food and ammunition were in Jackson's hands.

August 27.

The next morning Hill's and Taliaferro's divisions joined Trimble.
Ewell remained at Bristoe; cavalry patrols were sent out in every
direction, and Jackson, riding to Manassas, saw before him the reward
of his splendid march. Streets of warehouses, stored to overflowing,
had sprung up round the Junction. A line of freight cars, two miles
in length, stood upon the railway. Thousands of barrels, containing
flour, pork, and biscuit, covered the neighbouring fields. Brand-new
ambulances were packed in regular rows. Field-ovens, with the fires
still smouldering, and all the paraphernalia of a large bakery,
attracted the wondering gaze of the Confederate soldiery; while great
pyramids of shot and shell, piled with the symmetry of an arsenal,
testified to the profusion with which the enemy's artillery was
supplied.

It was a strange commentary on war. Washington was but a long day's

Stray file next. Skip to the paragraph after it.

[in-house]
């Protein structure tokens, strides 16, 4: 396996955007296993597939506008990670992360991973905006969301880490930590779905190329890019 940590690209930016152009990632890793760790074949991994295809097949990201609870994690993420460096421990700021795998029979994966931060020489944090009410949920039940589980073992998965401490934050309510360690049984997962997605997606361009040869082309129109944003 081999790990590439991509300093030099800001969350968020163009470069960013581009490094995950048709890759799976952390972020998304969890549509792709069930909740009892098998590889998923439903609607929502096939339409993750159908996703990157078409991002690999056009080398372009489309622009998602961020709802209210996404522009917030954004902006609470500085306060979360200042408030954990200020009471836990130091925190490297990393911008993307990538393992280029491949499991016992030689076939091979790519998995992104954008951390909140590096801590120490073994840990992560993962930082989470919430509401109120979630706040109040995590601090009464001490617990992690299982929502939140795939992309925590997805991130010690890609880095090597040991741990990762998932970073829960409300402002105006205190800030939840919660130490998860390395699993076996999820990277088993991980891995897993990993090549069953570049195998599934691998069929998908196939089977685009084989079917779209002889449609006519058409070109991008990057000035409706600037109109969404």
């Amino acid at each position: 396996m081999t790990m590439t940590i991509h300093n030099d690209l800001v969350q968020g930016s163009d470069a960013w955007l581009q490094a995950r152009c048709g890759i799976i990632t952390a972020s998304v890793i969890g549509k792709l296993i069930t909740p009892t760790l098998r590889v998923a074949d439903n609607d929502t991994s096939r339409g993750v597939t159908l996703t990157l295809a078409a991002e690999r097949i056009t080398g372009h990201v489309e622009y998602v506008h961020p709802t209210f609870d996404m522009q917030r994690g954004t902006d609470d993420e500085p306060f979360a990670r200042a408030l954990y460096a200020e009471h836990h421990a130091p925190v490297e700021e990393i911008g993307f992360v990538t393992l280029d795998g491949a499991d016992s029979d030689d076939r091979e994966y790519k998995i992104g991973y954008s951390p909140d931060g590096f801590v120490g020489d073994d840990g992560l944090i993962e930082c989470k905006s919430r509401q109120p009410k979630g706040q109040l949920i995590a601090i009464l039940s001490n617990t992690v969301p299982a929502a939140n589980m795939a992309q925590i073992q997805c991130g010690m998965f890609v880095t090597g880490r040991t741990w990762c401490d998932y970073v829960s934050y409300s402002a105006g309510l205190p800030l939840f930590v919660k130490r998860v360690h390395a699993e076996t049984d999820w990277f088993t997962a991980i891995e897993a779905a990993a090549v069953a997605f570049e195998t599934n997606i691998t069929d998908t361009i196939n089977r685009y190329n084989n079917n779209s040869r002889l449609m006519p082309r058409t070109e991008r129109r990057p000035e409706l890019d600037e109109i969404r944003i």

march to the north; Warrenton, Pope's headquarters, but twelve miles
distant to the south-west; and along the Rappahannock, between
Jackson and Lee, stood the tents of a host which outnumbered the
whole Confederate army. No thought of danger had entered the minds of
those who selected Manassas Junction as the depot of the Federal
forces. Pope had been content to leave a small guard as a protection
against raiding cavalry. Halleck, concerned only with massing the
whole army on the Rappahannock, had used every effort to fill the
storehouses. If, he thought, there was one place in Virginia where
the Stars and Stripes might be displayed in full security, that place
was Manassas Junction; and here, as nowhere else, the wealth of the
North had been poured out with a prodigality such as had never been
seen in war. To feed, clothe, and equip the Union armies no
expenditure was deemed extravagant. For the comfort and well-being of
the individual soldier the purse-strings of the nation were freely
loosed. No demand, however preposterous, was disregarded. The markets



Online LibraryG.F. R. HendersonStonewall Jackson and the American Civil War → online text (page 51 of 85)